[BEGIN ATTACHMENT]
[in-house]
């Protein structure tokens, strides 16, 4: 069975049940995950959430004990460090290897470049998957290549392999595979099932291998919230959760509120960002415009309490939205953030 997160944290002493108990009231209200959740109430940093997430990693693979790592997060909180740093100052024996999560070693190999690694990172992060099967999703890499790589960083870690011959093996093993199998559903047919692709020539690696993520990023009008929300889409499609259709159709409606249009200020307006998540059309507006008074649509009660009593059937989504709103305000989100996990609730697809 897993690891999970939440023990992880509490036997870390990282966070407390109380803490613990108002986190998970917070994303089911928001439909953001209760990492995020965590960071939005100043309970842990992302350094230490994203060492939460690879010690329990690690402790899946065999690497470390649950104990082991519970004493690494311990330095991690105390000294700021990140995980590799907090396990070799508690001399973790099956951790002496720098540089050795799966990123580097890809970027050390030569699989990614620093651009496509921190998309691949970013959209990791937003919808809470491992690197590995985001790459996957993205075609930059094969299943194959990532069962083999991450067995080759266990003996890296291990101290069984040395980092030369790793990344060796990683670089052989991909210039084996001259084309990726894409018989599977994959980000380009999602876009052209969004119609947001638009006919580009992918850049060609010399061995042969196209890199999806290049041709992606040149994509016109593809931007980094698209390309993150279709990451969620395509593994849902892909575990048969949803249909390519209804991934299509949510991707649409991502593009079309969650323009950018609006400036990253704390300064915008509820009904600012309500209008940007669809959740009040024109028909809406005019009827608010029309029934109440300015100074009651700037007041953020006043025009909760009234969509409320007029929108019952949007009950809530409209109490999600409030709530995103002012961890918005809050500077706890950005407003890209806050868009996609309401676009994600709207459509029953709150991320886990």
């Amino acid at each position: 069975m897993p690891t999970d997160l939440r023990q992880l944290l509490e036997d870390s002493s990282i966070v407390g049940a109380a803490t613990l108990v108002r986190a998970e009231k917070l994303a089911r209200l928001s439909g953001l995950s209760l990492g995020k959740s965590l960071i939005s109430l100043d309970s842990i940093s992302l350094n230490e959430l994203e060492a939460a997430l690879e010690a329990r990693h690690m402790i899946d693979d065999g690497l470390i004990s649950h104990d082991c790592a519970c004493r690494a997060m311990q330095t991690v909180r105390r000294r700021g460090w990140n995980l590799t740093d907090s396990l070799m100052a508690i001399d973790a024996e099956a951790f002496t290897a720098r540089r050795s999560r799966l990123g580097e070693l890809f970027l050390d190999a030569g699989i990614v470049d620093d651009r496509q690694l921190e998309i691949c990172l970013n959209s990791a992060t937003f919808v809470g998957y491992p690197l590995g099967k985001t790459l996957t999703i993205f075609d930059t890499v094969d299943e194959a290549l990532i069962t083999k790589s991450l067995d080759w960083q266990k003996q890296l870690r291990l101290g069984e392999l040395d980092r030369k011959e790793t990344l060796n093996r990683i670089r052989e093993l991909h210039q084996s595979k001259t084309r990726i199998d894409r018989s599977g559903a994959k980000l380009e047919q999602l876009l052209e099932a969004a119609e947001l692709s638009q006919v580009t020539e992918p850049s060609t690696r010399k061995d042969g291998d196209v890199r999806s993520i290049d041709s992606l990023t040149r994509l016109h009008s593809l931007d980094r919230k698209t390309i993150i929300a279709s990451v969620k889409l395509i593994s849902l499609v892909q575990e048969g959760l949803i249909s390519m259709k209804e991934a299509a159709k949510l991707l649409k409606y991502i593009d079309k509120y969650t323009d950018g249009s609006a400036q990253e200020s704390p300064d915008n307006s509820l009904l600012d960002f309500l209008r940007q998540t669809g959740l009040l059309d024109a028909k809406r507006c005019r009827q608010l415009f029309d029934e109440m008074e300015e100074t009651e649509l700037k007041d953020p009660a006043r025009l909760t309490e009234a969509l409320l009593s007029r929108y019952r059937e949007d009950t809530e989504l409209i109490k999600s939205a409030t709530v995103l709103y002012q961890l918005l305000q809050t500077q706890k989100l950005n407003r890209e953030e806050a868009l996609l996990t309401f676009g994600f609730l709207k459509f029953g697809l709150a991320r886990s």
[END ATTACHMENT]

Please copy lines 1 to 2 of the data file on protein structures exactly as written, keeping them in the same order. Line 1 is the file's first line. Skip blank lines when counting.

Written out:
[in-house]
């Protein structure tokens, strides 16, 4: 069975049940995950959430004990460090290897470049998957290549392999595979099932291998919230959760509120960002415009309490939205953030 997160944290002493108990009231209200959740109430940093997430990693693979790592997060909180740093100052024996999560070693190999690694990172992060099967999703890499790589960083870690011959093996093993199998559903047919692709020539690696993520990023009008929300889409499609259709159709409606249009200020307006998540059309507006008074649509009660009593059937989504709103305000989100996990609730697809 897993690891999970939440023990992880509490036997870390990282966070407390109380803490613990108002986190998970917070994303089911928001439909953001209760990492995020965590960071939005100043309970842990992302350094230490994203060492939460690879010690329990690690402790899946065999690497470390649950104990082991519970004493690494311990330095991690105390000294700021990140995980590799907090396990070799508690001399973790099956951790002496720098540089050795799966990123580097890809970027050390030569699989990614620093651009496509921190998309691949970013959209990791937003919808809470491992690197590995985001790459996957993205075609930059094969299943194959990532069962083999991450067995080759266990003996890296291990101290069984040395980092030369790793990344060796990683670089052989991909210039084996001259084309990726894409018989599977994959980000380009999602876009052209969004119609947001638009006919580009992918850049060609010399061995042969196209890199999806290049041709992606040149994509016109593809931007980094698209390309993150279709990451969620395509593994849902892909575990048969949803249909390519209804991934299509949510991707649409991502593009079309969650323009950018609006400036990253704390300064915008509820009904600012309500209008940007669809959740009040024109028909809406005019009827608010029309029934109440300015100074009651700037007041953020006043025009909760009234969509409320007029929108019952949007009950809530409209109490999600409030709530995103002012961890918005809050500077706890950005407003890209806050868009996609309401676009994600709207459509029953709150991320886990």